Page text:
This week’s ward letter discusses a Constitutional convention, the upcoming General Assembly vacancy in our district and my own plans for the upcoming election.
The Hassenfeld Institute sponsored a forum yesterday on a Constitutional convention, a matter which will be on this November’s ballot for the first time in a decade. Rhode Island’s last convention was in 1986, and the voters disapproved conventions in 1994 and 2004. Not coincidentally, the General Assembly placed significant specific Constitutional reforms (relating to term limits, separation of powers, etc.) on the 1994 and 2004 ballots, allowing voters to approve these reforms without a convention. As explained yesterday, these limited initiatives supported important reforms, while saving the General Assembly from the risks of the broader-ranging changes possible through a Constitutional convention. Yesterday’s panelists foresaw a similar dynamic this year – the General Assembly may place specific Constitutional reforms on the ballot (such as restoring the Ethics Commission’s full authority over the General Assembly, clarifying the Constitutional right to education, etc.) to displace the need for a general Constitutional convention. I am hopeful the General Assembly will take advantage of this opportunity, which would lead to much-needed progress. Some groups point to regressive constitutional amendments in other states (in such areas as marriage [in]equality and restrictions to reproductive freedom), and oppose a convention under any circumstances. In contrast, proponents place greater faith in a convention’s checks and balances and the general common sense of the people of Rhode Island. Speaking personally, I am ready to support a convention if the General Assembly does not make adequate use of this opportunity.
Last weekend brought a major disruption to our State government when Speaker Fox (whose district overlaps much of Ward 2) resigned his leadership position and announced he would not to seek re-election. I am concerned by the alacrity with which events transpired in the investigation’s immediate aftermath, and the potential long-term ramifications as it proceeds, but we have no choice but to move forward. Some of yesterday’s panelists expressed hope this latest apparent scandal will highlight the case for reform. In the meantime, people in our neighborhood are expressing interest in replacing Speaker Fox in the General Assembly next year. It is my hope we will fill this vacancy with a candidate who combines a forward-thinking Statewide agenda (beginning with needed Constitutional reforms) with a commitment to serve our City and our neighborhood. It may be a while before we know Speaker Fox’s complete legacy, but I am reminded of part of it almost every day. On my way to work, I often drive past Nathan Bishop, which would not have been renovated without his last-minute extraordinary intervention in the face of an imminent Statewide moratorium on school construction funding.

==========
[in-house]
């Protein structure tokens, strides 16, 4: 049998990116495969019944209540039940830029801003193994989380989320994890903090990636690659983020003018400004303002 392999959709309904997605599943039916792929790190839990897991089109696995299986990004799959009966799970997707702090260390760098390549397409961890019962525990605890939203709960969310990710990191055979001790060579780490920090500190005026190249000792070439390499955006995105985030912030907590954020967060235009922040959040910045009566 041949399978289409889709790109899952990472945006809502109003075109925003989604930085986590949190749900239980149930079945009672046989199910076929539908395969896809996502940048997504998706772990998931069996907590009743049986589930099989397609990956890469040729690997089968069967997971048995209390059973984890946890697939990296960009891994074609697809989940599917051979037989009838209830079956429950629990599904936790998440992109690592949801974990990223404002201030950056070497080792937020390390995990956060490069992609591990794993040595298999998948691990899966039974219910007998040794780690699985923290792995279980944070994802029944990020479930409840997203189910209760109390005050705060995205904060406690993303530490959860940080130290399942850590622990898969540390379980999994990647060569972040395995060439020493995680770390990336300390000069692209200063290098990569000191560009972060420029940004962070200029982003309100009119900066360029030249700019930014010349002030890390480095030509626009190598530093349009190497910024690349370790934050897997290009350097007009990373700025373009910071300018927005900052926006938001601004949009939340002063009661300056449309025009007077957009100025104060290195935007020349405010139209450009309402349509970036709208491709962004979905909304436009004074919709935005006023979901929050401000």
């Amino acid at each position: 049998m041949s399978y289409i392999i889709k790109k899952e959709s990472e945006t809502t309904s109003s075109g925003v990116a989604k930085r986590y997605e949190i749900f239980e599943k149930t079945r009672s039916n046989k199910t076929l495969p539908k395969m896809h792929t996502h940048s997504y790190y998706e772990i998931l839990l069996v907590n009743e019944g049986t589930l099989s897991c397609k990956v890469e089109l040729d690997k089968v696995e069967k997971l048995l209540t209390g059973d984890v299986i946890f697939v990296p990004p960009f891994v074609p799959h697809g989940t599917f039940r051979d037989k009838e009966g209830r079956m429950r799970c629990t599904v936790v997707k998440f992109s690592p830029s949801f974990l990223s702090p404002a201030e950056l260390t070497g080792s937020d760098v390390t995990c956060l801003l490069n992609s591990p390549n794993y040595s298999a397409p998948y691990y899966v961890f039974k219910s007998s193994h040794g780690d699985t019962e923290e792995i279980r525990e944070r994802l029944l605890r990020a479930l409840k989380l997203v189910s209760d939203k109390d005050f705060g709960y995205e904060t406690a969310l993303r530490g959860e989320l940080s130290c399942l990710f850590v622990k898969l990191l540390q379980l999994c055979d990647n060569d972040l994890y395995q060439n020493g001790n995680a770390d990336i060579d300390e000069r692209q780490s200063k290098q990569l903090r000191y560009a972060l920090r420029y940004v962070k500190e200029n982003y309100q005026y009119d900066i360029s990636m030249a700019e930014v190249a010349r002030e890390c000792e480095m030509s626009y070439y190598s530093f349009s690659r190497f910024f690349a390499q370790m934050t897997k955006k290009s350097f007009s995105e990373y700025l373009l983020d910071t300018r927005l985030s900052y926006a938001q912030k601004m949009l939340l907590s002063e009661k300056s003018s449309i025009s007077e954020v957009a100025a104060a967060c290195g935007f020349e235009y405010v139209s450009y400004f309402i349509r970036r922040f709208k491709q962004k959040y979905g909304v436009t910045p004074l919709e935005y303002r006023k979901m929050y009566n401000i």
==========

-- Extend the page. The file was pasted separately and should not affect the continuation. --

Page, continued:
As people have begun discussing our neighborhood’s General Assembly vacancy, several have asked me to become a candidate myself. While these inquiries are flattering, I believe my best opportunity to serve our community and our City is to seek re-election to the Providence City Council this fall. In the coming weeks and months, I will develop and present my ideas concerning the major issues our City faces, and how I can contribute to their solution. In the meantime, I welcome any thoughts or suggestions you have concerning my work on the City Council to date, and the issues you believe the City Council should address going forward.
Thank you for your consideration.